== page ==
|Victorian Serpent Ring|
Photo Source: Pamela Love/Polyvore
by Angela Magnotti Andrews
Prince Albert once again broke with tradition. Rather than presenting Victoria with one of the typical half hoop gemstone and diamond rings popular for betrothal rings, he personally designed Queen Victoria’s engagement ring. He fulfilled his intention to thoroughly enchant her when he fashioned the band into a gold serpent biting its tail.
This symbol of eternal love was further branded with a verdant green emerald atop its head. Emeralds, the symbol of hope, were not only the Queen’s birthstone, but were also endowed with the power of ensuring that a woman would become a loving wife.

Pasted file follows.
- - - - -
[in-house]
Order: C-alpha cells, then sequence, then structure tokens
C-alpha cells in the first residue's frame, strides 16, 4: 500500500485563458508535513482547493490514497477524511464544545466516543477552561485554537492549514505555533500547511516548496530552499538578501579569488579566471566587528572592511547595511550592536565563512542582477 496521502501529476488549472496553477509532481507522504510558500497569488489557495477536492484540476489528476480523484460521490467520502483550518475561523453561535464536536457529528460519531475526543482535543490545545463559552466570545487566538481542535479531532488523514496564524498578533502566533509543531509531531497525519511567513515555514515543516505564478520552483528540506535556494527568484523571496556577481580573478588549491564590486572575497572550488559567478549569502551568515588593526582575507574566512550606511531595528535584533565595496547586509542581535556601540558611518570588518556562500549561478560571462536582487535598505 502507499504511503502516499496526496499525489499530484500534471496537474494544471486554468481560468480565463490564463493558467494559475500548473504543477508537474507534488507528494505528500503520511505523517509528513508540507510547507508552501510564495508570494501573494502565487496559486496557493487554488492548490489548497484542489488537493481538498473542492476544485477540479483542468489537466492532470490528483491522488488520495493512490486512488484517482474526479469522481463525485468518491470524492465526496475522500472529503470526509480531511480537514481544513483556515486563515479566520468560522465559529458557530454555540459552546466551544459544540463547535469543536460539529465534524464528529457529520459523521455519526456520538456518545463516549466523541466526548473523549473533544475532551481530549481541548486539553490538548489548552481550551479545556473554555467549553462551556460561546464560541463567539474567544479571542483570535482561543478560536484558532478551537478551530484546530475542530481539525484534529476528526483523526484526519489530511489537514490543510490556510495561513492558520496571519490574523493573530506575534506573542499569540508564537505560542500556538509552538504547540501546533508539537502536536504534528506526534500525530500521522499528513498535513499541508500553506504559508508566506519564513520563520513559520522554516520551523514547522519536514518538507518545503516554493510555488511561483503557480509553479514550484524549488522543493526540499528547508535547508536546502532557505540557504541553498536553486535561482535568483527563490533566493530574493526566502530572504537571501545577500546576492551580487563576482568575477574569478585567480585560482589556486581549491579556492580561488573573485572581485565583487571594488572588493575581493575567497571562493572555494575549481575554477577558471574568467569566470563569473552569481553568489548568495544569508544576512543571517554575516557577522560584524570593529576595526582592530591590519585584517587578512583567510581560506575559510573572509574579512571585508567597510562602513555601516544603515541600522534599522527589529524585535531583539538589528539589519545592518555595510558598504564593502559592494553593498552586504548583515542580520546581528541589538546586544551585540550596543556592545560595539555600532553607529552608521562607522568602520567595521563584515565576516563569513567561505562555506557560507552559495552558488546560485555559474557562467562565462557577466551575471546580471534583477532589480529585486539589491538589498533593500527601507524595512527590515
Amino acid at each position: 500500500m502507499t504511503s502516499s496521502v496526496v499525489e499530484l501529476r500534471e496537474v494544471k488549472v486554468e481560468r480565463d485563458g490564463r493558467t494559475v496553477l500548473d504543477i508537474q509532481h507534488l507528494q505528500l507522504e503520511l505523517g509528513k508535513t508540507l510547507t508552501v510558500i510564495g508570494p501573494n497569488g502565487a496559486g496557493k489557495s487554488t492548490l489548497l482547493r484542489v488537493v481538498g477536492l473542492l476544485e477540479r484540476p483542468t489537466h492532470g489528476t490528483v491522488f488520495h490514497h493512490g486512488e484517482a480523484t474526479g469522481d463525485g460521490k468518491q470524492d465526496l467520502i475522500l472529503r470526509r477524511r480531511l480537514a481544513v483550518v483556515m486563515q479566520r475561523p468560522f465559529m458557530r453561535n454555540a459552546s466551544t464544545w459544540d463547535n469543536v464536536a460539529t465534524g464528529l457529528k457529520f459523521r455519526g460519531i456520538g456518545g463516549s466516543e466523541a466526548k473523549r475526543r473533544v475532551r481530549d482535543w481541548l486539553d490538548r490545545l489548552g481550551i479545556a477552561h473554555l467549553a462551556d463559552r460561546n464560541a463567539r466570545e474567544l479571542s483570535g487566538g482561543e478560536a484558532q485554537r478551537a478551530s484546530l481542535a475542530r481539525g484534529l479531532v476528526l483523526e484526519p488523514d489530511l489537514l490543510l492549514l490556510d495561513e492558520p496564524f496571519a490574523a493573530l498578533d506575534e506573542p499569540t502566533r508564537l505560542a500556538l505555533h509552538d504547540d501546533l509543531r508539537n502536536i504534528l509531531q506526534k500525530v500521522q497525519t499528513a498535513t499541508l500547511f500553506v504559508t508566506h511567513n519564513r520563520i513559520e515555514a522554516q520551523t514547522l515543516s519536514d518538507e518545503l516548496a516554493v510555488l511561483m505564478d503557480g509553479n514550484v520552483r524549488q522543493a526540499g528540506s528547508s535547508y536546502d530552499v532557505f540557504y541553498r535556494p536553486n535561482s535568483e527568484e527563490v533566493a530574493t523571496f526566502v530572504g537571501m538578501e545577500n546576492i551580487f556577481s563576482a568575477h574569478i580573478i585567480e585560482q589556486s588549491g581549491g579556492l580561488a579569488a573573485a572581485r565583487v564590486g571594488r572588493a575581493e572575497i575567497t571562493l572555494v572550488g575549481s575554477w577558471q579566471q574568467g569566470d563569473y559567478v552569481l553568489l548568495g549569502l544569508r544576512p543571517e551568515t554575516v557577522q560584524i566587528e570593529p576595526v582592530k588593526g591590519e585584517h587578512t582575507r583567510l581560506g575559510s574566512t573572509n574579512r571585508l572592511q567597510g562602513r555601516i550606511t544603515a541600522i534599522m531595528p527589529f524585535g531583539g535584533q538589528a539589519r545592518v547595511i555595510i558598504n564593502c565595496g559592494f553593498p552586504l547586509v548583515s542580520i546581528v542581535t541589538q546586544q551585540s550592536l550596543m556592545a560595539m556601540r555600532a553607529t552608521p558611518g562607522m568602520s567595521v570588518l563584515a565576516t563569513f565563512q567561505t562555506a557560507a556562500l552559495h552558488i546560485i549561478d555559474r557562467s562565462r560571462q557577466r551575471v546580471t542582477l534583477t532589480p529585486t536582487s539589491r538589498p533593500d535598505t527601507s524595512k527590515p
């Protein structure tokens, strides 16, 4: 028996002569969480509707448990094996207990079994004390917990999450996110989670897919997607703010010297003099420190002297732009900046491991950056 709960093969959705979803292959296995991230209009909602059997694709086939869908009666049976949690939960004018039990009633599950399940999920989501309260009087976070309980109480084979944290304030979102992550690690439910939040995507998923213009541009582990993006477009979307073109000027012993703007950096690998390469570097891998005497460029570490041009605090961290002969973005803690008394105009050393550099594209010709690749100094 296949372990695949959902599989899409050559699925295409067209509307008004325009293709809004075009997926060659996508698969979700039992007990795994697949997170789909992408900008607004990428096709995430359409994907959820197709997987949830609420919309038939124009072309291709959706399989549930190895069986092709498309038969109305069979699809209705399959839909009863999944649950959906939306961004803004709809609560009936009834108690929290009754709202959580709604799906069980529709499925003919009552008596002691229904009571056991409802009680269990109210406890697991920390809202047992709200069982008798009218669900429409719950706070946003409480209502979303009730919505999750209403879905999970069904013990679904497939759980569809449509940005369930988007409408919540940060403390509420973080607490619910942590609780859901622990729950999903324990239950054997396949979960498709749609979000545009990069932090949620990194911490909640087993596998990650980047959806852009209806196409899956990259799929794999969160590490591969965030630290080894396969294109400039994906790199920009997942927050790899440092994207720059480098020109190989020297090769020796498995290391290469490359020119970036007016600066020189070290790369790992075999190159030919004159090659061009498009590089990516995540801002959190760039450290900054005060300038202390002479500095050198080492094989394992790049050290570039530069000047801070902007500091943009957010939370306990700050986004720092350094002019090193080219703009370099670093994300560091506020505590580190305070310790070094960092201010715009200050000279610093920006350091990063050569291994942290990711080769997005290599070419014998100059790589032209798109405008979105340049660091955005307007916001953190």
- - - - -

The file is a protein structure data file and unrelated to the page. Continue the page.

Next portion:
Victoria and Albert’s passion for jewelry and jewelry design influenced an entire generation of Romantics. These new Romantics drew from the resources available, including both high- and low-karat gold, silver, rose gold, and pinchbeck (imitation gold made of zinc and copper), they fashioned bold and intricate settings of hearts, bows, or flowers.
As a rule, Early Victorian Era wedding rings were as ornate and whimsical as the young Queen who inspired them and as sentimental and distinguished as her Prince who lavished his bride with copious gifts of jeweled creations of his own design. Not only did Albert’s serpent motif become a mainstay of early Victorian betrothal rings, but soon other natural motifs, including butterflies, daisies, doves, and butterflies, made their debut.
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